Apella (Greek: Ἀπέλλα): people's assembly in Sparta, of which the homoioi could vote.
According to the Greek biographer/philosopher Plutarch, the monthly assembly of the Spartan men - free-born, more than thirty years old - had been instituted by Lycurgus, the legendary legislator of the unusual polis of the Spartans. Acting upon& an oracle from Delphi, he called it Apella because appellazein meant "to assemble" and contained a reference to the god Apollo.note[Plutarch, Life of Lycurgus .6.2.] The Apella gatherdd on a river plain and not in a decorated building, because, according to Plutarch, Lycurgus believed that
good counsel was not promoted, but rather discouraged, since the serious purposes of an assembly were rendered foolish and futile by vain thoughts, as they gazed upon statues and paintings, or scenic embellishments, or extravagantly decorated roofs of council halls.note[Plutarch, Life of Lycurgus .6.3.]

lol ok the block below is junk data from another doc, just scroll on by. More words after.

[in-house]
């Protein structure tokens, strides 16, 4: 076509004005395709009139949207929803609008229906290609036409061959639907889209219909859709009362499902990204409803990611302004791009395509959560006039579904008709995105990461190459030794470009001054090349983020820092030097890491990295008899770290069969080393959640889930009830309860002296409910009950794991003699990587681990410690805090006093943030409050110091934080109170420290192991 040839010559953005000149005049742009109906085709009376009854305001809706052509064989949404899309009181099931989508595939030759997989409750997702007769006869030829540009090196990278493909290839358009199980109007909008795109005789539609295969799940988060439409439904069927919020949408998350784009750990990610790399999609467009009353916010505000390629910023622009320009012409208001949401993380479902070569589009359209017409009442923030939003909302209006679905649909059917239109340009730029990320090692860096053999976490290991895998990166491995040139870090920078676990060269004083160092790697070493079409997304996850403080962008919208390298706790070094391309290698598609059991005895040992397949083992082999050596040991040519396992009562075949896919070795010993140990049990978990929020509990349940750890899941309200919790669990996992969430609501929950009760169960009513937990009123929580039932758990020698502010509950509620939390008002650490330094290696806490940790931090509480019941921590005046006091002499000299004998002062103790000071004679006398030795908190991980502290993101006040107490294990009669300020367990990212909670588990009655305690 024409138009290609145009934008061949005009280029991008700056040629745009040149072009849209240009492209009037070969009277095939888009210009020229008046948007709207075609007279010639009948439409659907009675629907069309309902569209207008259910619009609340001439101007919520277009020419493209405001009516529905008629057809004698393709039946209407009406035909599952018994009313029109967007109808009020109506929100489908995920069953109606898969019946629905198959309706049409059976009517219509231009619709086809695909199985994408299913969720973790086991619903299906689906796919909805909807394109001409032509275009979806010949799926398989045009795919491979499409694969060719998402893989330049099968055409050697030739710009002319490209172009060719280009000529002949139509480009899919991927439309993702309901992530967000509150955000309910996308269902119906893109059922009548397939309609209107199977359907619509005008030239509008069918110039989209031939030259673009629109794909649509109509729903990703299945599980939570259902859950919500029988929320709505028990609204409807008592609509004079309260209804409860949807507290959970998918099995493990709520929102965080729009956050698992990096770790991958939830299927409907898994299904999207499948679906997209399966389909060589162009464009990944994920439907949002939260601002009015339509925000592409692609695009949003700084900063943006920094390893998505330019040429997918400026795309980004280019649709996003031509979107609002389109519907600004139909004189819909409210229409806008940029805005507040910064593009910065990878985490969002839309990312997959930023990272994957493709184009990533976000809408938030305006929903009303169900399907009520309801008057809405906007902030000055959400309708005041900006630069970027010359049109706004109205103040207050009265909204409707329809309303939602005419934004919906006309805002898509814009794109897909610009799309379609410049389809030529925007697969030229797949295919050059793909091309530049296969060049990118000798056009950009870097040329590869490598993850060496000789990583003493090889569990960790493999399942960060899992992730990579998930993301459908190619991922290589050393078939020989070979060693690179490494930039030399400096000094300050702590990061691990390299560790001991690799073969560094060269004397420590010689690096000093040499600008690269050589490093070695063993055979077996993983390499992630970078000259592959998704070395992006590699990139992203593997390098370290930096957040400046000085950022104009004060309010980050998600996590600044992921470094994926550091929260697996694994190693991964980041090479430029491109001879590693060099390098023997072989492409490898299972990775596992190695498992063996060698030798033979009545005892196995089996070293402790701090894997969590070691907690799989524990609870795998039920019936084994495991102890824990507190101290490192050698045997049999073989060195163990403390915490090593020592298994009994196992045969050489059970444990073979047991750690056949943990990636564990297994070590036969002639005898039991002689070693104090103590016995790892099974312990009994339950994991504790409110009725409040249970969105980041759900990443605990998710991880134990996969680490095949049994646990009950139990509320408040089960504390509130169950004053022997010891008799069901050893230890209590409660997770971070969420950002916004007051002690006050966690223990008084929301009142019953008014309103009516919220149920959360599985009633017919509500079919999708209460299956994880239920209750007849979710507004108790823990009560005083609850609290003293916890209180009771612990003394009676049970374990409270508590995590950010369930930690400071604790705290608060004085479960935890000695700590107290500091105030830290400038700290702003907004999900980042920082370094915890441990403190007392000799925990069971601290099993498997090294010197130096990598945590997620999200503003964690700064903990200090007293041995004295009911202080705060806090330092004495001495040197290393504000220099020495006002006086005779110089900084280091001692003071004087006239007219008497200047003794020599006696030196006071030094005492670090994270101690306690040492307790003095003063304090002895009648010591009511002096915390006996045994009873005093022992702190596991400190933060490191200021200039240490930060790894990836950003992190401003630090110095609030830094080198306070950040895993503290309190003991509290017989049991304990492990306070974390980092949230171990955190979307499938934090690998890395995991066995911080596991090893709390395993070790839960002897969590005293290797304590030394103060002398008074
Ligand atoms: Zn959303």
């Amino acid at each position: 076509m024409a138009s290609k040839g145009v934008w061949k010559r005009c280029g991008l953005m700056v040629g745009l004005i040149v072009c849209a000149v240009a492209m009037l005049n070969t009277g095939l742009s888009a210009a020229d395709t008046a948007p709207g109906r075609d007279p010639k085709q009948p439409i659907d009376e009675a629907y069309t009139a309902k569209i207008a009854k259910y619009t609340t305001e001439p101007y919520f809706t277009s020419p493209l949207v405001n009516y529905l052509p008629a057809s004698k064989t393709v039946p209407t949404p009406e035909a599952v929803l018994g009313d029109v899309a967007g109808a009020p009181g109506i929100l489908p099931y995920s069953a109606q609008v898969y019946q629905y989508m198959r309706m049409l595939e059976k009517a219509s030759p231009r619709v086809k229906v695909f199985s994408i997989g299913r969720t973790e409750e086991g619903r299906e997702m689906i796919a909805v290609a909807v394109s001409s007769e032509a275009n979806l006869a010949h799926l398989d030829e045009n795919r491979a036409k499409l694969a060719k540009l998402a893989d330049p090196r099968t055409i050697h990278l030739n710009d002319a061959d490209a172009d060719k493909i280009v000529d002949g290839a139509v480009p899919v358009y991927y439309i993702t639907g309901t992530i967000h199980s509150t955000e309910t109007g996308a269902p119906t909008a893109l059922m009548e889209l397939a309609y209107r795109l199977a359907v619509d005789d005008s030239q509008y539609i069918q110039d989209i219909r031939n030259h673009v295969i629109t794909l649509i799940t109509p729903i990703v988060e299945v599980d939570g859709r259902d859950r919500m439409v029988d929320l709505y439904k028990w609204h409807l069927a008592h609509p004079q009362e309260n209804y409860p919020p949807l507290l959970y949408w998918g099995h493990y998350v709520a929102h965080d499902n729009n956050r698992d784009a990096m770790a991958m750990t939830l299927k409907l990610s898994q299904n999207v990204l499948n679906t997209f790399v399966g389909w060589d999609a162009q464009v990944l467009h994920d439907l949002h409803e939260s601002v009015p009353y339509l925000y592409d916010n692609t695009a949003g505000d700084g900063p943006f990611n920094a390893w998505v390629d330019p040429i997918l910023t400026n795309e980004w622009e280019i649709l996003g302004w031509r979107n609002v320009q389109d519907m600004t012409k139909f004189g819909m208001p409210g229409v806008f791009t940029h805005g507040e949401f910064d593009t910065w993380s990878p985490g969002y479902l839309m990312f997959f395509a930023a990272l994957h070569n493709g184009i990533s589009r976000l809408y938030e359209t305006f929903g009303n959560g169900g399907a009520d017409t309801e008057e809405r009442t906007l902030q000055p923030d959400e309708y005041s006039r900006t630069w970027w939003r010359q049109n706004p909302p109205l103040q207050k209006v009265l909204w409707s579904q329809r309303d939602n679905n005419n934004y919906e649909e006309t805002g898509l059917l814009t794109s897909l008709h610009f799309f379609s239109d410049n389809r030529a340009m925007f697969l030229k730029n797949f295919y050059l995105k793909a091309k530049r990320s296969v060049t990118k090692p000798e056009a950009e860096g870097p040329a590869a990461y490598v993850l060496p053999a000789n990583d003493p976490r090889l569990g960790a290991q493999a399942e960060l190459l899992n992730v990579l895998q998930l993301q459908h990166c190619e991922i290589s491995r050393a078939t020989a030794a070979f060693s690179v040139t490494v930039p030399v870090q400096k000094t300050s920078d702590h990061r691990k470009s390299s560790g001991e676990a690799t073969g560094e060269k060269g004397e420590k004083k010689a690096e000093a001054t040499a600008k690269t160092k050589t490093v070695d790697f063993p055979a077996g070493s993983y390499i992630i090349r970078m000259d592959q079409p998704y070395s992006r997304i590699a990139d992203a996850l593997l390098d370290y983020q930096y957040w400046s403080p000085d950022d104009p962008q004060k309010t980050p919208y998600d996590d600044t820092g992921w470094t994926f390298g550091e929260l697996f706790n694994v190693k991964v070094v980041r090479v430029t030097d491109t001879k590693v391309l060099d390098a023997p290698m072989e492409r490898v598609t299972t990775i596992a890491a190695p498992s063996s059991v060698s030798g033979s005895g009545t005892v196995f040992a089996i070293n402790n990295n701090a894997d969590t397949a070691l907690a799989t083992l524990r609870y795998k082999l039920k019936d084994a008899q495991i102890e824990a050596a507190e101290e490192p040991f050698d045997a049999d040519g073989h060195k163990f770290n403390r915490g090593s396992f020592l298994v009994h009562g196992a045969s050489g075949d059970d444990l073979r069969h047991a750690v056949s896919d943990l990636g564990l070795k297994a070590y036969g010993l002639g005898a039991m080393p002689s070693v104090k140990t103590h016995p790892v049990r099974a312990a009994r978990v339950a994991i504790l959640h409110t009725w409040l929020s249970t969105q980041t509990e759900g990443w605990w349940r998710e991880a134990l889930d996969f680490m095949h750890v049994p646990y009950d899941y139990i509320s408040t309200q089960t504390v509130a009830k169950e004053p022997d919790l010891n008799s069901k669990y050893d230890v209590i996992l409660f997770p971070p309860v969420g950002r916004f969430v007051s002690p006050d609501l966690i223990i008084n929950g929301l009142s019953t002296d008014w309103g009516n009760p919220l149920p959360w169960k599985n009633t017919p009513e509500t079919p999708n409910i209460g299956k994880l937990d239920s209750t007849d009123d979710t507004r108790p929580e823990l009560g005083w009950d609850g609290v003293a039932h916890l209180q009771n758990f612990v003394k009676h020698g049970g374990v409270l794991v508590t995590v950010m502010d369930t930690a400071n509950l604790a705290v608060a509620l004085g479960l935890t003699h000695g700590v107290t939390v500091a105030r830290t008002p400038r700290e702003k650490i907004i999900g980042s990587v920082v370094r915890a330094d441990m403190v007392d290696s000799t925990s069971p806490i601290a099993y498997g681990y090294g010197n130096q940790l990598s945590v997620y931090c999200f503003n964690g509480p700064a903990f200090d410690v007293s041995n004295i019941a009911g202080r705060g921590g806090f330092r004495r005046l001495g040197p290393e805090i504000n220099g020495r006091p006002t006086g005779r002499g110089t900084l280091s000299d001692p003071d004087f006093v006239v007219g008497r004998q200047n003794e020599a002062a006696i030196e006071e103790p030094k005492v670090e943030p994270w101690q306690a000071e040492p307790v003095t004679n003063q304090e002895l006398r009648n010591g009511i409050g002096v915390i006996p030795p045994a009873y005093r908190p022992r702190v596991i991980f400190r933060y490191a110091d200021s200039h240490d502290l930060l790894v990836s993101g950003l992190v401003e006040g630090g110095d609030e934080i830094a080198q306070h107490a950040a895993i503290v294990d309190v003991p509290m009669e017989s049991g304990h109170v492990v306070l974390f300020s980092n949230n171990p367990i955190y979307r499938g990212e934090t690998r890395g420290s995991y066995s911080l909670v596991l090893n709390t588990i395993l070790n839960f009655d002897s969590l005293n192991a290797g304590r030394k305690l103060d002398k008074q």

The assembly was not permitted to make a motion; instead, a motion was laid before them by the gerousia (council of elders) or the kings and could be accepted or rejected by shouting.note[Plutarch, Life of Lycurgus .6.3.] From the sixth century BCE, the ephors had the right to convene the assembly.
Its members were allowed to vote about
- the legitimate succession of kings;
- military commands;
- war, peace, and treaties.
- legislative changes;
The apella also elected the ephors, other magistrates, and members of the gerousia.